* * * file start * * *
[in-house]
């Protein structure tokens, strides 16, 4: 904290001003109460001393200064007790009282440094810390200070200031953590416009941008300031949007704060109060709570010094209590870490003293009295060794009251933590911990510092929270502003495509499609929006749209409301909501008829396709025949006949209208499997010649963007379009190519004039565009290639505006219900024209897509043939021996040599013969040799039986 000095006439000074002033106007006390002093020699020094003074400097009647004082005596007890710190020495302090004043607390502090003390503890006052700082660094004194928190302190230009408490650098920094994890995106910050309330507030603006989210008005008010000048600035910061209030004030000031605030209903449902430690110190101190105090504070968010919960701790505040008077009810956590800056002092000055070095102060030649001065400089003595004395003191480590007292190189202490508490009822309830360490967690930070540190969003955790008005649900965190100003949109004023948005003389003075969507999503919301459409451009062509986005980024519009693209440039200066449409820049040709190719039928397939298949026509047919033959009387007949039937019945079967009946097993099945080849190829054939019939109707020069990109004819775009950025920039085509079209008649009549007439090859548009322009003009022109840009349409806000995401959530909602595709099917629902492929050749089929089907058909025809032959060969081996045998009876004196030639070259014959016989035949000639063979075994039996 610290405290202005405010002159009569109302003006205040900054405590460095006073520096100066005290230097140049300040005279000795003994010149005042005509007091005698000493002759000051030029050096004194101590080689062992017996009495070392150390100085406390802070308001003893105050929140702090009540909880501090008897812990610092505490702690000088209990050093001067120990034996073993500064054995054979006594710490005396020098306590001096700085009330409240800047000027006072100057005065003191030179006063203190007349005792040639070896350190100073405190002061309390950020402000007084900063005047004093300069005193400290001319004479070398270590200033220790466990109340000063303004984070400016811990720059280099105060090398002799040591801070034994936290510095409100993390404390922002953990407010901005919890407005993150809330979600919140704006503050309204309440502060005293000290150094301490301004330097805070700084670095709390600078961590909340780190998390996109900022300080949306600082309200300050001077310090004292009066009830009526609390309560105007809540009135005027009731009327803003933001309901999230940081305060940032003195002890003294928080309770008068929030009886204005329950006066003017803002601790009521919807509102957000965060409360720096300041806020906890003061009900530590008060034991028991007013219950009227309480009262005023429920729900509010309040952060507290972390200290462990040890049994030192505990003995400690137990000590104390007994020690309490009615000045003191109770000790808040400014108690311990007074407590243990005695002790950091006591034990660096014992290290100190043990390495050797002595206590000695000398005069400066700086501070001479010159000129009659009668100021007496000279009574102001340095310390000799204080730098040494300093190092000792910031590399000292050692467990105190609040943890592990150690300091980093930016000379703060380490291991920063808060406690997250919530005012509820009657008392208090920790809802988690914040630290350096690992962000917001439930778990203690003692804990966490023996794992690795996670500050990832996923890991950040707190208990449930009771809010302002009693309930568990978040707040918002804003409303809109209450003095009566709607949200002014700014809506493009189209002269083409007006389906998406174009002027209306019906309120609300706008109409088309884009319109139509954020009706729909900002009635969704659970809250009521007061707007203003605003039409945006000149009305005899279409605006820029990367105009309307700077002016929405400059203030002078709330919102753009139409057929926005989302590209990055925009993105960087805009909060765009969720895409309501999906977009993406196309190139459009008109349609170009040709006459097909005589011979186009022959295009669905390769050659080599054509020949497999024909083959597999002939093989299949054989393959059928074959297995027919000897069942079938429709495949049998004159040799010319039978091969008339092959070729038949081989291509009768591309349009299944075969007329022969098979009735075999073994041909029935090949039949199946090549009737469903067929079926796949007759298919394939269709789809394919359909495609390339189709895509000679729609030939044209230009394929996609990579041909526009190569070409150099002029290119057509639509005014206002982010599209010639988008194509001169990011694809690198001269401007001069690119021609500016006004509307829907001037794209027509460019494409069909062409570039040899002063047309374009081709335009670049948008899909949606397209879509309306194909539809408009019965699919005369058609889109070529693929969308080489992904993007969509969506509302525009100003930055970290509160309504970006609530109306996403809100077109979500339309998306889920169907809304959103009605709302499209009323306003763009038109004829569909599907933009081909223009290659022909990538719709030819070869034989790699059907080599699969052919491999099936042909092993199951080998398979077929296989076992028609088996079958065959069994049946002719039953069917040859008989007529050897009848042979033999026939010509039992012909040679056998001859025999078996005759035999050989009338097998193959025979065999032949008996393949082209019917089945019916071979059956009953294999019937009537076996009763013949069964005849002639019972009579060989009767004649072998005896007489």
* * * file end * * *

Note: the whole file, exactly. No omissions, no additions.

[in-house]
């Protein structure tokens, strides 16, 4: 904290001003109460001393200064007790009282440094810390200070200031953590416009941008300031949007704060109060709570010094209590870490003293009295060794009251933590911990510092929270502003495509499609929006749209409301909501008829396709025949006949209208499997010649963007379009190519004039565009290639505006219900024209897509043939021996040599013969040799039986 000095006439000074002033106007006390002093020699020094003074400097009647004082005596007890710190020495302090004043607390502090003390503890006052700082660094004194928190302190230009408490650098920094994890995106910050309330507030603006989210008005008010000048600035910061209030004030000031605030209903449902430690110190101190105090504070968010919960701790505040008077009810956590800056002092000055070095102060030649001065400089003595004395003191480590007292190189202490508490009822309830360490967690930070540190969003955790008005649900965190100003949109004023948005003389003075969507999503919301459409451009062509986005980024519009693209440039200066449409820049040709190719039928397939298949026509047919033959009387007949039937019945079967009946097993099945080849190829054939019939109707020069990109004819775009950025920039085509079209008649009549007439090859548009322009003009022109840009349409806000995401959530909602595709099917629902492929050749089929089907058909025809032959060969081996045998009876004196030639070259014959016989035949000639063979075994039996 610290405290202005405010002159009569109302003006205040900054405590460095006073520096100066005290230097140049300040005279000795003994010149005042005509007091005698000493002759000051030029050096004194101590080689062992017996009495070392150390100085406390802070308001003893105050929140702090009540909880501090008897812990610092505490702690000088209990050093001067120990034996073993500064054995054979006594710490005396020098306590001096700085009330409240800047000027006072100057005065003191030179006063203190007349005792040639070896350190100073405190002061309390950020402000007084900063005047004093300069005193400290001319004479070398270590200033220790466990109340000063303004984070400016811990720059280099105060090398002799040591801070034994936290510095409100993390404390922002953990407010901005919890407005993150809330979600919140704006503050309204309440502060005293000290150094301490301004330097805070700084670095709390600078961590909340780190998390996109900022300080949306600082309200300050001077310090004292009066009830009526609390309560105007809540009135005027009731009327803003933001309901999230940081305060940032003195002890003294928080309770008068929030009886204005329950006066003017803002601790009521919807509102957000965060409360720096300041806020906890003061009900530590008060034991028991007013219950009227309480009262005023429920729900509010309040952060507290972390200290462990040890049994030192505990003995400690137990000590104390007994020690309490009615000045003191109770000790808040400014108690311990007074407590243990005695002790950091006591034990660096014992290290100190043990390495050797002595206590000695000398005069400066700086501070001479010159000129009659009668100021007496000279009574102001340095310390000799204080730098040494300093190092000792910031590399000292050692467990105190609040943890592990150690300091980093930016000379703060380490291991920063808060406690997250919530005012509820009657008392208090920790809802988690914040630290350096690992962000917001439930778990203690003692804990966490023996794992690795996670500050990832996923890991950040707190208990449930009771809010302002009693309930568990978040707040918002804003409303809109209450003095009566709607949200002014700014809506493009189209002269083409007006389906998406174009002027209306019906309120609300706008109409088309884009319109139509954020009706729909900002009635969704659970809250009521007061707007203003605003039409945006000149009305005899279409605006820029990367105009309307700077002016929405400059203030002078709330919102753009139409057929926005989302590209990055925009993105960087805009909060765009969720895409309501999906977009993406196309190139459009008109349609170009040709006459097909005589011979186009022959295009669905390769050659080599054509020949497999024909083959597999002939093989299949054989393959059928074959297995027919000897069942079938429709495949049998004159040799010319039978091969008339092959070729038949081989291509009768591309349009299944075969007329022969098979009735075999073994041909029935090949039949199946090549009737469903067929079926796949007759298919394939269709789809394919359909495609390339189709895509000679729609030939044209230009394929996609990579041909526009190569070409150099002029290119057509639509005014206002982010599209010639988008194509001169990011694809690198001269401007001069690119021609500016006004509307829907001037794209027509460019494409069909062409570039040899002063047309374009081709335009670049948008899909949606397209879509309306194909539809408009019965699919005369058609889109070529693929969308080489992904993007969509969506509302525009100003930055970290509160309504970006609530109306996403809100077109979500339309998306889920169907809304959103009605709302499209009323306003763009038109004829569909599907933009081909223009290659022909990538719709030819070869034989790699059907080599699969052919491999099936042909092993199951080998398979077929296989076992028609088996079958065959069994049946002719039953069917040859008989007529050897009848042979033999026939010509039992012909040679056998001859025999078996005759035999050989009338097998193959025979065999032949008996393949082209019917089945019916071979059956009953294999019937009537076996009763013949069964005849002639019972009579060989009767004649072998005896007489």